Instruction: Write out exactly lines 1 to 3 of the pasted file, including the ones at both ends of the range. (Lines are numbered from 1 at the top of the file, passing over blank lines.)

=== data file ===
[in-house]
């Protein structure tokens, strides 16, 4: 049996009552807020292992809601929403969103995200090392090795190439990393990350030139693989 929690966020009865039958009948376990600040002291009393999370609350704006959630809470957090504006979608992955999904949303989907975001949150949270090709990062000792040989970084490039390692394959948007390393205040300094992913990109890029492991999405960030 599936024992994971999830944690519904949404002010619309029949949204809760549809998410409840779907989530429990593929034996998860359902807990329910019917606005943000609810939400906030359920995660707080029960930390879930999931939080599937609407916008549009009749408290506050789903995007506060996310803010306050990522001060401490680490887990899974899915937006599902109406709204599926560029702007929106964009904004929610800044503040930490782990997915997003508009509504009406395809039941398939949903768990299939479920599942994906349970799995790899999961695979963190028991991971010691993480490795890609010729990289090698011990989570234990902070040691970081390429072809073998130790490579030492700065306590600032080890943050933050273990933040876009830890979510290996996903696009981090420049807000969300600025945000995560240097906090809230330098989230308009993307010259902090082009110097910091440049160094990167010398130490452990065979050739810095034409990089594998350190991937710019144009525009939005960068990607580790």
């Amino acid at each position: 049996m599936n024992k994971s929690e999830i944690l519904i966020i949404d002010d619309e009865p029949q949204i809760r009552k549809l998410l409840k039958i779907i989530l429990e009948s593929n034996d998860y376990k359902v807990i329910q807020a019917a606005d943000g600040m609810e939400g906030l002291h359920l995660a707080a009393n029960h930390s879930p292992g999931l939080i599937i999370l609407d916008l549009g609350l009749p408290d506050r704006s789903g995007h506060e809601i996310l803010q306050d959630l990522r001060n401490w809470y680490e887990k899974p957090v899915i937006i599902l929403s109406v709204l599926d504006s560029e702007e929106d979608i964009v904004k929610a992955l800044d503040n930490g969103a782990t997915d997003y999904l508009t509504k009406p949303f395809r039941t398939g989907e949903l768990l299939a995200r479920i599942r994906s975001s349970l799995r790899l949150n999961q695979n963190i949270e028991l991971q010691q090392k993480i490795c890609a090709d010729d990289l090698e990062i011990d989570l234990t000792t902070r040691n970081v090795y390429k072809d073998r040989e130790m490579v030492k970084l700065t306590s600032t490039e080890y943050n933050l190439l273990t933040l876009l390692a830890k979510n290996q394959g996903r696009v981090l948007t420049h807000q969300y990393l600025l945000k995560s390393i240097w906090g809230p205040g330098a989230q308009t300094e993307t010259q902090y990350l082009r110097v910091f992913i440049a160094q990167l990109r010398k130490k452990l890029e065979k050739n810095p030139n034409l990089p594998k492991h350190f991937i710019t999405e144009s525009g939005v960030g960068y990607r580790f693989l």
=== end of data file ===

[in-house]
């Protein structure tokens, strides 16, 4: 049996009552807020292992809601929403969103995200090392090795190439990393990350030139693989 929690966020009865039958009948376990600040002291009393999370609350704006959630809470957090504006979608992955999904949303989907975001949150949270090709990062000792040989970084490039390692394959948007390393205040300094992913990109890029492991999405960030 599936024992994971999830944690519904949404002010619309029949949204809760549809998410409840779907989530429990593929034996998860359902807990329910019917606005943000609810939400906030359920995660707080029960930390879930999931939080599937609407916008549009009749408290506050789903995007506060996310803010306050990522001060401490680490887990899974899915937006599902109406709204599926560029702007929106964009904004929610800044503040930490782990997915997003508009509504009406395809039941398939949903768990299939479920599942994906349970799995790899999961695979963190028991991971010691993480490795890609010729990289090698011990989570234990902070040691970081390429072809073998130790490579030492700065306590600032080890943050933050273990933040876009830890979510290996996903696009981090420049807000969300600025945000995560240097906090809230330098989230308009993307010259902090082009110097910091440049160094990167010398130490452990065979050739810095034409990089594998350190991937710019144009525009939005960068990607580790």
């Amino acid at each position: 049996m599936n024992k994971s929690e999830i944690l519904i966020i949404d002010d619309e009865p029949q949204i809760r009552k549809l998410l409840k039958i779907i989530l429990e009948s593929n034996d998860y376990k359902v807990i329910q807020a019917a606005d943000g600040m609810e939400g906030l002291h359920l995660a707080a009393n029960h930390s879930p292992g999931l939080i599937i999370l609407d916008l549009g609350l009749p408290d506050r704006s789903g995007h506060e809601i996310l803010q306050d959630l990522r001060n401490w809470y680490e887990k899974p957090v899915i937006i599902l929403s109406v709204l599926d504006s560029e702007e929106d979608i964009v904004k929610a992955l800044d503040n930490g969103a782990t997915d997003y999904l508009t509504k009406p949303f395809r039941t398939g989907e949903l768990l299939a995200r479920i599942r994906s975001s349970l799995r790899l949150n999961q695979n963190i949270e028991l991971q010691q090392k993480i490795c890609a090709d010729d990289l090698e990062i011990d989570l234990t000792t902070r040691n970081v090795y390429k072809d073998r040989e130790m490579v030492k970084l700065t306590s600032t490039e080890y943050n933050l190439l273990t933040l876009l390692a830890k979510n290996q394959g996903r696009v981090l948007t420049h807000q969300y990393l600025l945000k995560s390393i240097w906090g809230p205040g330098a989230q308009t300094e993307t010259q902090y990350l082009r110097v910091f992913i440049a160094q990167l990109r010398k130490k452990l890029e065979k050739n810095p030139n034409l990089p594998k492991h350190f991937i710019t999405e144009s525009g939005v960030g960068y990607r580790f693989l």